The titan lies, mute, as a toddler runs her pint-sized hand over its seven-foot tusk. Don’t touch it, her mother hisses. In vain. The girl continues, agog with wonder, as others gather around the creature and a bored attendant looks on.
Stegodon Ganesha, whose plaque simply reads “Animals that lived millions of years ago”, is one of 1,700 fossils in the Siwalik Gallery. The air is musty, punctuated by the scent of ageing furniture. Walk into the colonnaded courtyard and the unmistakable whiff of bat guano hits your nostrils. Go out the main gate, and you’re hurtled from past to present by honking cars, the aroma of kathi rolls and Kolkata’s mugginess.
Siwalik is one of 32 sections in the 30,000 sq. ft Indian Museum. “Jadughar” (house of magic), as the museum is locally called, isn’t just a custodian of antiquities. It watches, as quietly as Stegodon Ganesha, the shapeshifting world within and outside its walls.
At 204, this is India’s oldest museum. And also its most controversial.
A train of blue tarpaulin runs nonchalantly along its perimeter. For the vendors of Chowringhee who sell everything from jhalmuri to crockery to terracotta jewellery to T-shirts, Jadughar’s visitors matter more than its chequered history. A history that includes a Gupta-era sculpture heist in 1974. A stolen Buddha bust in 2004. Allegations of pilfering and the display of fakes. A whistleblower missing for four years. “That case is sub judice and we can’t say anything. But we pray for his return,” says administrator Nita Sengupta about Sunil Upadhyay, the preservation officer who disappeared in 2014.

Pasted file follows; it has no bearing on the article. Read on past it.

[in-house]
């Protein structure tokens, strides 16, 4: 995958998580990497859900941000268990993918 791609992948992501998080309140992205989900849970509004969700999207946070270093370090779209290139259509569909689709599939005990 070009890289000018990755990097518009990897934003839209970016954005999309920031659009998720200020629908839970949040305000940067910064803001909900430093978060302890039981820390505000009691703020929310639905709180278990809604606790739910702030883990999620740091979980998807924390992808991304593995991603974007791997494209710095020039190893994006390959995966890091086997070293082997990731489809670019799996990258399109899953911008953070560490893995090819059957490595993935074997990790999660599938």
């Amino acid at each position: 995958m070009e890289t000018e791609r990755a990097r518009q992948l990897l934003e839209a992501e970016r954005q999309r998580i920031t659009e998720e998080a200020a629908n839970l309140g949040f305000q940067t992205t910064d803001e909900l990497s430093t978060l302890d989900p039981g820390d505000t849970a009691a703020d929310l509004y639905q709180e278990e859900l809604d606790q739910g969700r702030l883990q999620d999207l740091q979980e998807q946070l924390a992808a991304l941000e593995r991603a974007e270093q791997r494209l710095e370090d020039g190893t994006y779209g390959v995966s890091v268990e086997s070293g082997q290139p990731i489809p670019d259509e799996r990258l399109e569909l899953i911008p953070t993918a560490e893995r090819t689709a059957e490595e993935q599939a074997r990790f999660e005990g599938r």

Here 28 years now, the woman in a crisp taant sari and neat ponytail is no mood to hear ill of the Indian Museum, and neither are the three men accompanying her. As evening sets in, a game of factual ping-pong unfolds in the museum security office.
“Sunil had been offered Rs 90 lakh days before he disappeared,” I remember a museum worker telling me (requesting anonymity). “I suspect that more than half the originals in this museum have disappeared.”
I wonder what Sengupta and company make of this. More on that later.
On the face of it, Upadhyay’s case seems limited to rampant corruption. But look closer, and a common thread emerges, connecting seemingly disparate dots of mismanagement, artefact smuggling and tedious repatriation.
That thread is security.
India has no official protocol regulating the security of our cultural heritage. When museums are woefully understaffed or have untrained guards, it’s a cakewalk for the mice, both within and outside, to come out and play.